A study led by researchers at the University of Maryland in College Park finds that African American men who have been exposed to a high degree of racism and/or discrimination tend to age faster than other Black men.
The study examined a biomarker of systemic aging known as leukocyte telomore length. Telomeres are repetitive sequences of DNA capping the ends of chromosomes. Shorter telomere length is associated with increased risk of death and chronic diseases.
Lead author David V. Chae, an assistant professor of epidemiology at the School of Public Health at the University of Maryland, stated, “We found that African American men who experienced great racial discrimination and who displayed a stronger bias against their own racial group had the shortest telomeres.”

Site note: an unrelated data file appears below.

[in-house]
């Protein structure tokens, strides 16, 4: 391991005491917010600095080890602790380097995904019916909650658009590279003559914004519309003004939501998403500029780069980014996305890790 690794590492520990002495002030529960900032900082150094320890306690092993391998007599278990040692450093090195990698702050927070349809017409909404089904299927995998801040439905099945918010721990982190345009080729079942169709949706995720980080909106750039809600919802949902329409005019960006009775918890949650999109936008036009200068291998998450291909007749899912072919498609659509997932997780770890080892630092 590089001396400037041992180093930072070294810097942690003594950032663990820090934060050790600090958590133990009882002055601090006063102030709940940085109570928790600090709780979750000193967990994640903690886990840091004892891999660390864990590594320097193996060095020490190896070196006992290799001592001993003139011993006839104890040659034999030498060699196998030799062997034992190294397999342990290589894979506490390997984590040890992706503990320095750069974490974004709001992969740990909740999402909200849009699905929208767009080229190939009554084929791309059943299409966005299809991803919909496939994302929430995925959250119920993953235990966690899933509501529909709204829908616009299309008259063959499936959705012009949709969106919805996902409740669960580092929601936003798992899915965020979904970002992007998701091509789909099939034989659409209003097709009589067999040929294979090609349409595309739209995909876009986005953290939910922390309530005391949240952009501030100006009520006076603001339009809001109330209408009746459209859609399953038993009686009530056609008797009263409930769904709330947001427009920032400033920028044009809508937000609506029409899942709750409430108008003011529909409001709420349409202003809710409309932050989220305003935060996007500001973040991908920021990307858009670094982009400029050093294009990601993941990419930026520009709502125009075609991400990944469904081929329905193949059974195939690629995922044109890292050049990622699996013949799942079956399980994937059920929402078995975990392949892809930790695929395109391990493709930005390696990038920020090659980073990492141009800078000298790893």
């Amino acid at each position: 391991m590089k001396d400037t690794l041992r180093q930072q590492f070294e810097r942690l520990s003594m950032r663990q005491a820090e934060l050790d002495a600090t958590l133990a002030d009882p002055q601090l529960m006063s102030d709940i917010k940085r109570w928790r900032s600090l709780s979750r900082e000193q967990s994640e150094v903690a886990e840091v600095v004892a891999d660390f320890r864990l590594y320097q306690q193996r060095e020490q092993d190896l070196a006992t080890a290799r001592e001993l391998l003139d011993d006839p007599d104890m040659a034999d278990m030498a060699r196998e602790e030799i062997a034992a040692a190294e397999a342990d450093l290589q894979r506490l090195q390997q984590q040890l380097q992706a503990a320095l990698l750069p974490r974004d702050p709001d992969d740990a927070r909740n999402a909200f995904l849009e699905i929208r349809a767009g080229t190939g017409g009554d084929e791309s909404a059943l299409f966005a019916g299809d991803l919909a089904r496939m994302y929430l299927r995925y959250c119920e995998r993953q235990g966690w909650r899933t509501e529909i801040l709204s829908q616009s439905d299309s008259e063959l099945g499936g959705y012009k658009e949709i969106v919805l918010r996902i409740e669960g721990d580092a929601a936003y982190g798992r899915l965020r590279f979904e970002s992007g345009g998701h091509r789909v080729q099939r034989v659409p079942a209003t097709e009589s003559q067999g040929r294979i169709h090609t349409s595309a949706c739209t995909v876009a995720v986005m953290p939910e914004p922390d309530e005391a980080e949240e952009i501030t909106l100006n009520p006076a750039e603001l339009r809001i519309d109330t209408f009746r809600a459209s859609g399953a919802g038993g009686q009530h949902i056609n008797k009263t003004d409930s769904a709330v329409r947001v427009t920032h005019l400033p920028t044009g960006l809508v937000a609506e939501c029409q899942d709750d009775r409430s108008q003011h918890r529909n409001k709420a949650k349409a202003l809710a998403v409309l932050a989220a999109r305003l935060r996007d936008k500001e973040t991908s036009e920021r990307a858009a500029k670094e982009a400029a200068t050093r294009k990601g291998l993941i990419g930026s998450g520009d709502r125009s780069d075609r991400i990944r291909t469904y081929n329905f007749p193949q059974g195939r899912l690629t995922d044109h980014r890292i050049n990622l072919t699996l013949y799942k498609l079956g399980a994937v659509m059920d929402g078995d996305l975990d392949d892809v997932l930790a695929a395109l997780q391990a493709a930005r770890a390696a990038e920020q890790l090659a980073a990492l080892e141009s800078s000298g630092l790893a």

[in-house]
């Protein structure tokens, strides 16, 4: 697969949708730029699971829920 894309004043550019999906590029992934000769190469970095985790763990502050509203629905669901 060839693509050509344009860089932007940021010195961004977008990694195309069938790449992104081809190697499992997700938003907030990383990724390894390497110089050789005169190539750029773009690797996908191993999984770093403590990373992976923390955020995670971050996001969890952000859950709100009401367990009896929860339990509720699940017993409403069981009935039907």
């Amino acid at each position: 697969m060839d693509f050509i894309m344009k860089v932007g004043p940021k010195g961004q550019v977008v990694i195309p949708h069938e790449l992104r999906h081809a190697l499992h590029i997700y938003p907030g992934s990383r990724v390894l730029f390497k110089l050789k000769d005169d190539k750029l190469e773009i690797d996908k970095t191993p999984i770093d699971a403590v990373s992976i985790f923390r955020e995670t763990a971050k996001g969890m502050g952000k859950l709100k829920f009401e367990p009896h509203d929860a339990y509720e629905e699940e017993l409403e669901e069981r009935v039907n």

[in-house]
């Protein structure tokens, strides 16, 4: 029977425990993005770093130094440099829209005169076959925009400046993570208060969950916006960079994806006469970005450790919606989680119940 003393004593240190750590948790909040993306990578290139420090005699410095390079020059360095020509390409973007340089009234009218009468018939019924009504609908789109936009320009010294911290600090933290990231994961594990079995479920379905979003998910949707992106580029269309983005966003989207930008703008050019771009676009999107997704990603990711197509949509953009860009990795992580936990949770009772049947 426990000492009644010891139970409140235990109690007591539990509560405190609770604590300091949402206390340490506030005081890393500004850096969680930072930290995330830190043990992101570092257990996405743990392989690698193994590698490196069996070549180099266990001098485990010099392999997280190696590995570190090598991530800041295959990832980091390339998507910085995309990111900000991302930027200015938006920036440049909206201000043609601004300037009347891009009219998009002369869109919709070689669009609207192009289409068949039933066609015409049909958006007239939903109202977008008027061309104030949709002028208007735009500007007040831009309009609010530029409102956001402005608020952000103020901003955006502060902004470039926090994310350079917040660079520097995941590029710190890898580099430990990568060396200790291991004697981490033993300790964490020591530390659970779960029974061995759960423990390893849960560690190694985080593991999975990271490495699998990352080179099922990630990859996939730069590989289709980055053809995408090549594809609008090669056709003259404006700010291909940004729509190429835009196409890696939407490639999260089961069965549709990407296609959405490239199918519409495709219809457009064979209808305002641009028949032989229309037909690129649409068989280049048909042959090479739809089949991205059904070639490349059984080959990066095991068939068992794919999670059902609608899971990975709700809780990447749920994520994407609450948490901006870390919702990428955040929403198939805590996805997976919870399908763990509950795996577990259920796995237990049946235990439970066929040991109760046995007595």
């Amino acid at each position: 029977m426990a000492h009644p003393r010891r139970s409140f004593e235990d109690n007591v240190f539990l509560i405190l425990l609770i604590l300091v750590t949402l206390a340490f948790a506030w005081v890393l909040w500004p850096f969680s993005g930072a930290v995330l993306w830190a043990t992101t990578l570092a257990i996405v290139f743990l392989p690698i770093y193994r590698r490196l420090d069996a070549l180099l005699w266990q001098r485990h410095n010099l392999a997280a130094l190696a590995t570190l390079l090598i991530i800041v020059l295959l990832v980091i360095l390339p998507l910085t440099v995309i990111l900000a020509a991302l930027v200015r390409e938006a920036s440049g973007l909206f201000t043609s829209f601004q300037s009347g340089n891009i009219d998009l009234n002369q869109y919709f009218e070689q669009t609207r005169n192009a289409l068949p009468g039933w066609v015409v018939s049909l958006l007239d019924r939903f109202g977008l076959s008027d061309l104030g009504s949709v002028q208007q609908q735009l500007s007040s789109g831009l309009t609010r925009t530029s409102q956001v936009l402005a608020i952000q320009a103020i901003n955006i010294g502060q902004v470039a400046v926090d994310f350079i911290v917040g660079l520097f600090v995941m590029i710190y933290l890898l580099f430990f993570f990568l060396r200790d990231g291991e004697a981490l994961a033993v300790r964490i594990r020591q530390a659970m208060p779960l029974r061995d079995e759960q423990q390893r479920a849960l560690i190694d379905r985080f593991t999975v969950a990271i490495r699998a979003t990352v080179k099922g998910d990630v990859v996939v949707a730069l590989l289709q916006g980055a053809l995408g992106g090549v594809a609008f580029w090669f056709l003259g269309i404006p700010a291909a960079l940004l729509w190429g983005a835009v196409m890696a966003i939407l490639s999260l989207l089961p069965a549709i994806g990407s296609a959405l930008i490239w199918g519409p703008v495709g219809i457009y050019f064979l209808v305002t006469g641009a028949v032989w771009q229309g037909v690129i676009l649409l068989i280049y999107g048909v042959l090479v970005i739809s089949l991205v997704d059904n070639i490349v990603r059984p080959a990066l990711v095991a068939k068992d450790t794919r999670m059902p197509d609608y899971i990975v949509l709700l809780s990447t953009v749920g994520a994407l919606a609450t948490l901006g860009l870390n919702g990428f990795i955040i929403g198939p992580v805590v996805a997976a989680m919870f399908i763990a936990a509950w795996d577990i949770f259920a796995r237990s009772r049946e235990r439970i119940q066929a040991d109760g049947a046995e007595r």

Dr. Chae concludes that “Stop-and-frisk policies, and other forms of criminal profiling such as ‘driving or shopping while black’ are inherently stressful and have a real impact on the health of African Americans.”
The article, “Discrimination, Racial Bias, and Telomere Length in African-American Men,” was published in the American Journal of Preventive Medicine. To download the article, click here.